European Journal of Plant Pathology

, Volume 143, Issue 4, pp 737–752 | Cite as

Identification and distribution of Botryosphaeriaceae species associated with blueberry stem blight in China

Article

Abstract

Blueberry (Vaccinium corymbosum) has developed rapidly in China over the past 20 years because of its perceived health and nutritional benefits. Blueberry stem blight, caused by fungi in the family Botryosphaeriaceae, is the most destructive disease affecting blueberry production and quality worldwide. A field survey of 20 blueberry plantations in eight provinces across China was conducted to determine the occurrence and distribution of Botryosphaeriaceae species. In total, 69 Botryosphaeriaceae isolates associated with blueberry twig dieback and stem blight were identified based on morphological characteristics and analyses of nucleotide sequences of three genomic regions: the internal transcribed spacer region (ITS1-5.8S-ITS2), a partial sequence of the β-tubulin gene, and part of the translation elongation factor 1-α gene (EF1-α). Three species were identified, including: Botryosphaeria dothidea, Neofusicoccum parvum and Lasiodiplodia theobromae. Botryosphaeria dothidea and N. parvum were the most prevalent species and were widely distributed in all blueberry-growing regions. In contrast, L. theobromae was only found in southeastern regions. Koch’s postulates showed all three species to be pathogenic when inoculated with mycelial plugs on detached and intact blueberry stems (cv. Bluecrop). Pathogenicity tests showed N. parvum and L. theobromae to be more virulent than B. dothidea. To our knowledge, this study is the first comprehensive description for morphology, phylogenetic analysis, and distribution of Botryosphaeriaceae spp. as causal agents of blueberry stem blight in China.

Keywords

Blueberry (Vaccinium corymbosumStem blight Botryosphaeriaceae Pathogenicity Distribution 

References

  1. Abdollahzadeh, J., Javadi, A., Goltapeh, M. G., Zare, R., & Phillips, A. J. L. (2010). Phylogeny and morphology of four new species of Lasiodiplodia from Iran. Persoonia, 25, 1–10.PubMedCentralCrossRefPubMedGoogle Scholar
  2. Adesemoye, A. O., Mayorquin, J. S., Wang, D. H., Twizeyimana, M., Lynch, S. C., & Eskalen, A. (2014). Identification of species of Botryosphaeriaceae causing bot gummosis in citrus in California. Plant Disease, 98, 55–61.CrossRefGoogle Scholar
  3. Alves, A., Correia, A., & Phillips, A. J. L. (2006). Multi-gene genealogies and morphological data support Diplodia cupressi sp. nov., previously recognized as D. pinea f. sp. cupressi, as a distinct species. Fungal Diversity. 23, 1–15.Google Scholar
  4. Alves, A., Crous, P. W., Correia, A., & Phillips, A. J. L. (2008). Morphological and molecular data reveal cryptic speciation in Lasiodiplodia theobromae. Fungal Diversity, 28, 1–13.Google Scholar
  5. Barr, M. E. (1987). Prodromus to Class Loculoascomycetes. Amherst: Hamilton I. Newell, Inc.Google Scholar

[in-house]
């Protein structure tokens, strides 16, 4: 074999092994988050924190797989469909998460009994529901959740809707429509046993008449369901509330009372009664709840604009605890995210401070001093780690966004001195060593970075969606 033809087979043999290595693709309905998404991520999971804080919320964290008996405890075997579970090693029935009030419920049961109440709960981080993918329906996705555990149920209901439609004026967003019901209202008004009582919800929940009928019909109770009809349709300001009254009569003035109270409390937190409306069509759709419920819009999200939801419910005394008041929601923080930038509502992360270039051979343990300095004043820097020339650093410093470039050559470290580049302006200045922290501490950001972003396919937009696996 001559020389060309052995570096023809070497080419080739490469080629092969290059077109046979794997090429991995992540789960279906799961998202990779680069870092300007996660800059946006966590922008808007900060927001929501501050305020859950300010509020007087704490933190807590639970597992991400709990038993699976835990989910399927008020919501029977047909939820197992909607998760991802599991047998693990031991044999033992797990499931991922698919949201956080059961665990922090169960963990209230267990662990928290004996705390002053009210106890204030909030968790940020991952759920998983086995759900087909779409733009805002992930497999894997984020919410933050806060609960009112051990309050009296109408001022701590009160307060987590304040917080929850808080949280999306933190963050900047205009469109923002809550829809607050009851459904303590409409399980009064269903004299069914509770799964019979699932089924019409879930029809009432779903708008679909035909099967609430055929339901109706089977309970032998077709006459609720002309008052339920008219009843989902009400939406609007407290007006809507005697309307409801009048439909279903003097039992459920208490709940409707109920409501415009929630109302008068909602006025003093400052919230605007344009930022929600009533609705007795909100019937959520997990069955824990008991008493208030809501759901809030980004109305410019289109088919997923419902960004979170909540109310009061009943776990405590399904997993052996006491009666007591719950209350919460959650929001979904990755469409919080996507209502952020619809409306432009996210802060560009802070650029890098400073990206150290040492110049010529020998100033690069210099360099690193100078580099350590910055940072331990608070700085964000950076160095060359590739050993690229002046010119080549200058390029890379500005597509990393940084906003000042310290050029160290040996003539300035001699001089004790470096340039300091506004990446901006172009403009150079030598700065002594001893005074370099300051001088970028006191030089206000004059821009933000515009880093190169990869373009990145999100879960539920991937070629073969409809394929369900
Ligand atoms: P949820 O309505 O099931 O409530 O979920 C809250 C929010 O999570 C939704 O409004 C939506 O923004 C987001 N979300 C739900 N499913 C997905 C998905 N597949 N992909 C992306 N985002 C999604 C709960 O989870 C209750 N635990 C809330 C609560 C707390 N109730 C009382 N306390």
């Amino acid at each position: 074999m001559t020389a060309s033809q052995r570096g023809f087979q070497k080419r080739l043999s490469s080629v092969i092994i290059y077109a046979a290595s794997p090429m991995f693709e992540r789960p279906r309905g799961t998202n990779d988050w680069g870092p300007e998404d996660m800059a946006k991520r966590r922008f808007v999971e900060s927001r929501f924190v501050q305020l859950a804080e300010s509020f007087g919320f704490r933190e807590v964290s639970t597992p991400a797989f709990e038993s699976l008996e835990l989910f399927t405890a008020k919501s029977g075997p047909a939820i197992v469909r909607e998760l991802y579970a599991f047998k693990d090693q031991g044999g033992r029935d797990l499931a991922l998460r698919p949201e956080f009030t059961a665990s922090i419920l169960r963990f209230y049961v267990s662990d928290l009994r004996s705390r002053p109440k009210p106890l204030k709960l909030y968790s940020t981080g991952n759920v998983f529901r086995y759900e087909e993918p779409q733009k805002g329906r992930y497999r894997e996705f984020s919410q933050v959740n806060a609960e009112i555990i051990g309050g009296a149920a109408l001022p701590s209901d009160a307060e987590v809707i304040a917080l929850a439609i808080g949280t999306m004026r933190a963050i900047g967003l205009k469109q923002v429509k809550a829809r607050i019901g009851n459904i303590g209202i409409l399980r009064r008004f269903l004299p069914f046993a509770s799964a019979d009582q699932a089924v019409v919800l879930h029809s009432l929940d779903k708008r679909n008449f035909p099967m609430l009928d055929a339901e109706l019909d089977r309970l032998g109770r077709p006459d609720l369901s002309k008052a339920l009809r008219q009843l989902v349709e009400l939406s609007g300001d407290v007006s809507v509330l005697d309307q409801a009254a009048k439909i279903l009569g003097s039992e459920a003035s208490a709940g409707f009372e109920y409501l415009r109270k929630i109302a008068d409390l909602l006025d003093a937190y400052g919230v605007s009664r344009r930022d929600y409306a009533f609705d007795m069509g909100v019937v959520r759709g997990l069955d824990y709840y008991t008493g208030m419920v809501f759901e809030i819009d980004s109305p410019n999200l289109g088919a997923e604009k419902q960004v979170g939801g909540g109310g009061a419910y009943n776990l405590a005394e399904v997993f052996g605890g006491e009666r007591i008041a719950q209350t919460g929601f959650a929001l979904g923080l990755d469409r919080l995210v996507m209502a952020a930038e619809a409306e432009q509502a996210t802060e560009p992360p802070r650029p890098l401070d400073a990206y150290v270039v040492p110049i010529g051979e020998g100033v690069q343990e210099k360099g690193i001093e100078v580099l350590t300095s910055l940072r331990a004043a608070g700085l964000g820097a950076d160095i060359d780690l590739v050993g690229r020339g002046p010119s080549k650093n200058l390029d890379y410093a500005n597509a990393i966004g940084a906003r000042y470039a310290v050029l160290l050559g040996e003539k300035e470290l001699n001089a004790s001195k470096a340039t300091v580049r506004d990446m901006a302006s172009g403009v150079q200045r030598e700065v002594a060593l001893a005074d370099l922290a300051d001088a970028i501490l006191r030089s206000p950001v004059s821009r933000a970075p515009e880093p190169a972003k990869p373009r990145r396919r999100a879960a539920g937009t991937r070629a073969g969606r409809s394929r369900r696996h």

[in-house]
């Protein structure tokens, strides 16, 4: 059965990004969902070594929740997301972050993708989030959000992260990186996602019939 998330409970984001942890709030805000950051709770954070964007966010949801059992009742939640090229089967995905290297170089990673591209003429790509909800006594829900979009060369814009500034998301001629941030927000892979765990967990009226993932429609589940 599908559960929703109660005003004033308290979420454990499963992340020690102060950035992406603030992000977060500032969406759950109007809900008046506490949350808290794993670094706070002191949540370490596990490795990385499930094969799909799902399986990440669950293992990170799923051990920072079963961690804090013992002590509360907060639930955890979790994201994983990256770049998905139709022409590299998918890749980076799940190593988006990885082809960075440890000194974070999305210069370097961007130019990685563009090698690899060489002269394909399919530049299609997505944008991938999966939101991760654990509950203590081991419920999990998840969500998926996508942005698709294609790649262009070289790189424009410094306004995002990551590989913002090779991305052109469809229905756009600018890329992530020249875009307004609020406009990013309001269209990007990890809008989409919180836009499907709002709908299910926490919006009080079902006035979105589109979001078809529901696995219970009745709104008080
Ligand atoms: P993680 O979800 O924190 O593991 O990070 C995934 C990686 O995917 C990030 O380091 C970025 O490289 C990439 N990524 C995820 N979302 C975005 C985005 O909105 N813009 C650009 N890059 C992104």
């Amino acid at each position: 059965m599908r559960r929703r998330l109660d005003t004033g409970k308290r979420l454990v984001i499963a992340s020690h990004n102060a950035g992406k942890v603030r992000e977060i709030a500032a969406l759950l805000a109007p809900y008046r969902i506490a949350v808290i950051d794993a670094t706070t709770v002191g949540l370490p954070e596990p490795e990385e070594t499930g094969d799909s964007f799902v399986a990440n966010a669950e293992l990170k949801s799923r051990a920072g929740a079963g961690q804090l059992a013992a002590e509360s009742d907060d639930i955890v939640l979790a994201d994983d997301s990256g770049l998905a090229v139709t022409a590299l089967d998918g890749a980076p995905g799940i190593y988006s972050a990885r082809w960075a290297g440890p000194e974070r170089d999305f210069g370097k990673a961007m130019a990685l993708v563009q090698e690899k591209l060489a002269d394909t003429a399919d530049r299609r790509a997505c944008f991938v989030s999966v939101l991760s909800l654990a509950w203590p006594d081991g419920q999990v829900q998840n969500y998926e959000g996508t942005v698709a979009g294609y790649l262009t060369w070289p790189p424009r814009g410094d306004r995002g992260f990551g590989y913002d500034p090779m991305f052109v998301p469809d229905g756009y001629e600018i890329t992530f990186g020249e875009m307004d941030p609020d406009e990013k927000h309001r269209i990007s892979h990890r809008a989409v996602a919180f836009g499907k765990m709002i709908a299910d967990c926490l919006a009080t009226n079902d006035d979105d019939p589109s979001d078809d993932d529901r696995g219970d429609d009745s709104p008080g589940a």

6. Baskarathevan, J., Jaspers, M., & Jones, E. (2012). Genetic and pathogenic diversity of Neofusicoccum parvum in New Zealand vineyards. Fungal Biology, 116, 276–288.CrossRefPubMedGoogle Scholar
  7. Carbone, I., Anderson, J. B., & Kohn, L. M. (1999). A method for designing primer sets for the speciation studies in filamentous ascomycetes. Mycologia, 91, 553–556.CrossRefGoogle Scholar
  8. Chen, S. F., Morgan, D. P., Beede, R. H., & Michailides, T. J. (2013). First report of Lasiodiplodia theobromae associated with stem canker of almond in California. Plant Disease, 97(7), 994.CrossRefGoogle Scholar
  9. Chen, S. F., Morgan, D. P., Hasey, J. K., Anderson, K., & Michailides, T. J. (2014). Phylogeny, morphology, distribution, and pathogenicity of Botryosphaeriaceae and Diaporthaceae from English walnut in California. Plant Disease, 98, 636–652.CrossRefGoogle Scholar
  10. Choi, I. Y. (2011). First report of bark dieback on blueberry caused by Botryosphaeria dothidea in Korea. Plant Disease, 95(2), 227.CrossRefGoogle Scholar
  11. Crous, P. W., Slippers, B., Wingfield, M. J., Rheeder, J., Marasas, W. F. O., Philips, A. J. L., Alves, A., Burgess, T., Barber, P., & Groenwald, J. Z. (2006). Phylogenetic lineages in the Botryosphaeriaceae. Studies in Mycology, 55, 235–253.PubMedCentralCrossRefPubMedGoogle Scholar
  12. Denman, S., Crous, P. W., Taylor, J. E., Kang, J.-C., Pascoe, I., & Wingfield, M. J. (2000). An overview of the taxonomic history of Botryosphaeria, and a re-evaluation of its anamorphs based on morphology and ITS rDNA phylogeny. Studies in Mycology, 45, 129–140.Google Scholar
  13. Elfar, K., Torres, R., Díaz, G. A., & Latorre, B. A. (2013). Characterization of Diaporthe australafricana and Diaporthe spp. associated with stem canker of blueberry in Chile. Plant Disease, 97, 1042–1050.CrossRefGoogle Scholar
  14. Espinoza, J. G., Briceño, E. X., Keith, L. M., & Latorre, B. A. (2008). Canker and twig dieback of blueberry caused by Pestalotiopsis spp. and a Truncatella sp. in Chile. Plant Disease, 92, 1407–1414.CrossRefGoogle Scholar
  15. Espinoza, J. G., Briceño, E. X., Chávez, E. R., Úrbez-Torres, J. R., & Latorre, B. A. (2009). Neofusicoccum spp. associated with stem canker and dieback of blueberry in Chile. Plant Disease, 93, 1187–1194.CrossRefGoogle Scholar
  16. Glass, N. L., & Donldson, G. C. (1995). Development of primer sets designed for use with the PCR to amplify conserved genes from filamentous ascomycetes. Applied and Environmental Microbiology, 61, 1323–1330.PubMedCentralPubMedGoogle Scholar
  17. Jacobs, K. A., & Rehner, S. A. (1998). Comparisons of cultural and morphological characters and ITS sequences in anamorphs of Botryosphaeria and related taxa. Mycologia, 90, 601–610.CrossRefGoogle Scholar
  18. Kong, C. S., Qiu, X. L., Yi, K. S., Yu, X. F., & Yu, L. (2010). First report of Neofusicoccum vitifusiforme causing blueberry blight of blueberry in China. Plant Disease, 94(11), 1373.CrossRefGoogle Scholar
  19. Li, L. M., & Wu, L. (2011). The research on development of blueberry industry in China. Beijing: China Agriculture Press.Google Scholar
  20. Marques, M. W., Lima, N. B., Morais, M. A., Jr., Barbosa, M. A. G., Souza, B. O., Michereff, S. J., Phillips, A. J. L., & Câmara, M. P. S. (2013). Species of Lasiodiplodia associated with mango in Brail. Fungal Diversity, 61, 181–193.CrossRefGoogle Scholar
  21. McDonald, V., & Eskalen, A. (2011). Botryosphaeriaceae species associated with avocado branch cankers in California. Plant Disease, 95, 1465–1473.CrossRefGoogle Scholar
  22. Milholland, R. D. (1972). Histopathology and pathogenicity of Botryosphaeria dothidea on blueberry stems. Phytopathology, 62, 654–660.CrossRefGoogle Scholar